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  • Before we understand this concept, we need to explain what a transformation is.

  • So, a transformation is a way in which we can alter every element of a distribution

  • to get a new distribution with similar characteristics.

  • For Normal Distributions we can use addition, subtraction, multiplication and division without

  • changing the type of the distribution.

  • For instance, if we add a constant to every element of a Normal distribution, the new

  • distribution would still be Normal.

  • Let’s discuss the four algebraic operations and see how each one affects the graph.

  • If we add a constant, like 3, to the entire distribution, then we simply need to move

  • the graph 3 places to the right.

  • Similarly, if we subtract a number from every element, we would simply move our current

  • graph to the left to get the new one.

  • If we multiply the function by a constant it will widen that many times and if we divide

  • every element by a number, the graph will shrink.

  • However, if we multiply or divide by a number between 0 and 1, the opposing effects will

  • occur.

  • For example, dividing by a half, is the same as multiplying by 2, so the graph would expand,

  • even though we are dividing.

  • Alright!

  • Now that you know what a transformation is, we can explain standardizing.

  • Standardizing is a special kind of transformation in which we make the expected value equal

  • to 0 and the variance equal to 1.

  • The benefit of doing so, is that we can then use the cumulative distribution table from

  • last lecture on any element in the set.

  • The distribution we get after standardizing any Normal distribution, is called a “Standard

  • Normal Distribution”.

  • In addition to the “68, 95, 99.7” rule, there exists a table which summarizes the

  • most commonly used values for the CDF of a Standard Normal Distribution.

  • This table is known as the Standard Normal Distribution table or the “Z”- score table.

  • Okay!

  • So far, we learned what standardizing is and why it is convenient.

  • What we haven’t talked about is how to do it.

  • First, we wish to move the graph either to the left, or to the right until its mean equals

  • 0.

  • The way we would do that is by subtracting the meanmufrom every element.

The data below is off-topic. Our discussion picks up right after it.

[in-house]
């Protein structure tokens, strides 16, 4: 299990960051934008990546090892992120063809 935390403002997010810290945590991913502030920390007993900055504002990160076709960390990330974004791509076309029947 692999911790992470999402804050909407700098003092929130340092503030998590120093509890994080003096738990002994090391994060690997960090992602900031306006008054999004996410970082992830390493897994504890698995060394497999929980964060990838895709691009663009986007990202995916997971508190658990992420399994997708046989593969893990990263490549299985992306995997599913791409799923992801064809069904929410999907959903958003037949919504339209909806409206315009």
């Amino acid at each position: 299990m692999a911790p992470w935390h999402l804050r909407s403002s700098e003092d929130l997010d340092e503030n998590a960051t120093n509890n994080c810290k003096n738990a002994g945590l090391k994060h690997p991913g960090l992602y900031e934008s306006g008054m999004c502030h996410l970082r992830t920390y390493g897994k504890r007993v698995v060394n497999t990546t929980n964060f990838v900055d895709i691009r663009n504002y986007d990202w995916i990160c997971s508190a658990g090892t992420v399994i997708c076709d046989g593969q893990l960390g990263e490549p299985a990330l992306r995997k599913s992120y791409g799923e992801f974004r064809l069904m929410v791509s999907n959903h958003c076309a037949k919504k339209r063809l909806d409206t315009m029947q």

• After this to make the standardization complete, we need to make sure the standard deviation

  • is 1.

  • To do so, we would have to divide every element of the newly obtained distribution by the

  • value of the standard deviation, sigma.

  • If we denote the Standard Normal Distribution with Z, then for any normally distributed

  • variable Y, “Z equals Y minus mu, over sigma”.

  • This equation expresses the transformation we use when standardizing.

  • Amazing!

  • Applying this single transformation for any Normal Distribution would result in a Standard

  • Normal Distribution, which is convenient.

  • Essentially, every element of the non-standardized distribution is represented in the new distribution

  • by the number of standard deviations it is away from the mean.

  • For instance, if some value y is 2.3 standard deviations away from the mean, its equivalent

  • value “Z” would be equal to 2.3.

  • Standardizing is incredibly useful when we have a Normal Distribution, however we cannot

  • always anticipate that the data is spread out that way.

  • A crucial fact to remember about the Normal distribution is that it requires a lot of

  • data.

  • If our sample is limited, we run the risk of outliers drastically affecting our analysis.

  • In cases where we have less than 30 entries, we usually avoid assuming a Normal distribution.

  • However, there exists a small sample size approximation of a Normal distribution called

  • the Students’ T distribution and we are going to focus on it in our next lecture.

  • Thanks for watching.

Before we understand this concept, we need to explain what a transformation is.


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標準正態分佈 (Standard Normal Distribution)

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    林宜悉 發佈於 2021 年 01 月 14 日